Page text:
TIRES: Repair vs. Replace

Here at Link Automotive, we take your tire health seriously

Tire punctures and flats may come at the worst possible time, but it doesn’t mean you automatically need to buy a new tire. With the right tire conditions, a tire repair will be just as efficient.


Puncture Size

You can accidentally drive over all kinds of road debris, like nails, screws, glass, etc. As a result, the tire might be punctured and spring a leak. Consider that puncture size in the tire tread before rushing to your nearest tire dealer. The tire repair techs at Link Automotive in Charleston, WV are able to get you back on the road with a quick and complete tire repair. However, any tire with a puncture larger than a quarter-inch should be replaced. 


Puncture Location

Regardless of the possibility of repairing a tire, vehicle owners should always be thinking safety first. That’s how Link Automotive treats all of its tire repair and maintenance services. Typically, any tire punctures that are located on the tire tread, and smaller than a quarter-inch, can be repaired. However,  any tire with a tire puncture located on the wall of the tire should be replaced. Driving a tire in that condition is dangerous.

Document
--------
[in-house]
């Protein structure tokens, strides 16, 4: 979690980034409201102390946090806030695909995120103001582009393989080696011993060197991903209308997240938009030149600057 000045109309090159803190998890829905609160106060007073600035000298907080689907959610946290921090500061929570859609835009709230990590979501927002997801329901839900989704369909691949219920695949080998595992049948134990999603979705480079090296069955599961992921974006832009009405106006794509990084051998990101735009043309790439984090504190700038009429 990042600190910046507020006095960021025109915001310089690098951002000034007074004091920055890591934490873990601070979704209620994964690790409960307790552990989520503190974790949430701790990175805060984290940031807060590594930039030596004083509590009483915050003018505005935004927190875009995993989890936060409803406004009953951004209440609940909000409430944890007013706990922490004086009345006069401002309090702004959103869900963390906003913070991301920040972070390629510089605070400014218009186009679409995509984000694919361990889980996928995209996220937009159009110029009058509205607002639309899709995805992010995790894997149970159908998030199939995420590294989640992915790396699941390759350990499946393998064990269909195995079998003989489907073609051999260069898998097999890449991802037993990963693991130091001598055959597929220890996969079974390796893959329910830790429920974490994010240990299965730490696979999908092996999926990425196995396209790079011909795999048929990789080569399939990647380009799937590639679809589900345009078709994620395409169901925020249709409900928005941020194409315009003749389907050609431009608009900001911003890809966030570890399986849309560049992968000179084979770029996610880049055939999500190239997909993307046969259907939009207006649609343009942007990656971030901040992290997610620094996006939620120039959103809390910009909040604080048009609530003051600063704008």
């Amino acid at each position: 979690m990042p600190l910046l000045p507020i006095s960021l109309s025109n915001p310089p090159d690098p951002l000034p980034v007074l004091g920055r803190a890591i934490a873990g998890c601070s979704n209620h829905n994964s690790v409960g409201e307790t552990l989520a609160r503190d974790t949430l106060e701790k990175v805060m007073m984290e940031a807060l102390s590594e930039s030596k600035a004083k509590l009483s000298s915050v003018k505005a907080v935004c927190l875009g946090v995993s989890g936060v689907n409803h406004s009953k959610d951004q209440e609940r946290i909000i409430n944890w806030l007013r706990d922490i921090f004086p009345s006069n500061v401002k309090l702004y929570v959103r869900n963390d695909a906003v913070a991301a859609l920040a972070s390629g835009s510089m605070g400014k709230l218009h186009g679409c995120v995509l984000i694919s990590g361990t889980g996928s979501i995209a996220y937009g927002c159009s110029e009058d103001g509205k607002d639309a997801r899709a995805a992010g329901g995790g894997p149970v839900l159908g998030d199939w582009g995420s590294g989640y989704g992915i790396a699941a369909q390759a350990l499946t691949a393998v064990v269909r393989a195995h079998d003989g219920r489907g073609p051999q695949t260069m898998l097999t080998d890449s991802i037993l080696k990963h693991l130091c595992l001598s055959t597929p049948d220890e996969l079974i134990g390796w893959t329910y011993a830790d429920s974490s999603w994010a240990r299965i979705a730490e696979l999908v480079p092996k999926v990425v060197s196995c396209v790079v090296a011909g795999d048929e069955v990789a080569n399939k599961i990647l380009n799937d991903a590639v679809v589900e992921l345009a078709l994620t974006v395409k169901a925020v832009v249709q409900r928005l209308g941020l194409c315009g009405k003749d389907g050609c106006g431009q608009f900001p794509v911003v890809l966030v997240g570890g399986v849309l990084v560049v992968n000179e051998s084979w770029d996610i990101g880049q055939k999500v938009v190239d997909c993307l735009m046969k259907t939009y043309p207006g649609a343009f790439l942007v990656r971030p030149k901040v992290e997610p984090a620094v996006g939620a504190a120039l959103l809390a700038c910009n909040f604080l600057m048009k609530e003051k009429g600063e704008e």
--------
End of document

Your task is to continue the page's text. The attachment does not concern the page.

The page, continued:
Keep in mind that it’s possible to have two or more punctures in your tire tread at once. Even that doesn’t have to stop you from getting your tire repaired, instead of replacing it. But safety is most important, so you need to make sure the punctures are located far enough apart from each other. Any punctures in your tire’s tread need to be located as least 16-inches apart. If not, then the tire should be replaced. 



If you do not have the time or means to get to a repair shop or a tire retailer, you can actually perform a temporary fix yourself. This solution isn’t meant to be permanent, but it should keep you safe on the road in the meantime. However, you should find a permanent fix as soon as possible. 


Tools: Tool for needling in puncture, Silicone Lubricant Spray, Tire Repair Refills, Scissors.

  1. The first step is to find the puncture. If the nail or screw is still in the tire, then you know exactly where the leak is coming from and you can remove it. But if you’re having trouble finding the puncture, you can submerge the tire in a tub of water. Air bubbles should identify the location of the puncture. 
  2. Use the needling tool to expand the hole, making room so that you can insert the tire repair refills
  3. Spray the silicone lubricant spray on the tread, over the area around the tire puncture
  4. Take a piece of the tire repair refills over the hole in the tire, and insert it into the puncture using the needling tool. Keep pushing down until half of the refill is securely in the hole.  
  5. Use the scissors to cut down the remaining refill piece that’s hanging outside the tire.



Need to stop in for maintenance or vehicle repair? Here at Link Automotive, we’d love to help. Schedule your vehicle appointment in the form below.



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Written by Link Automotive

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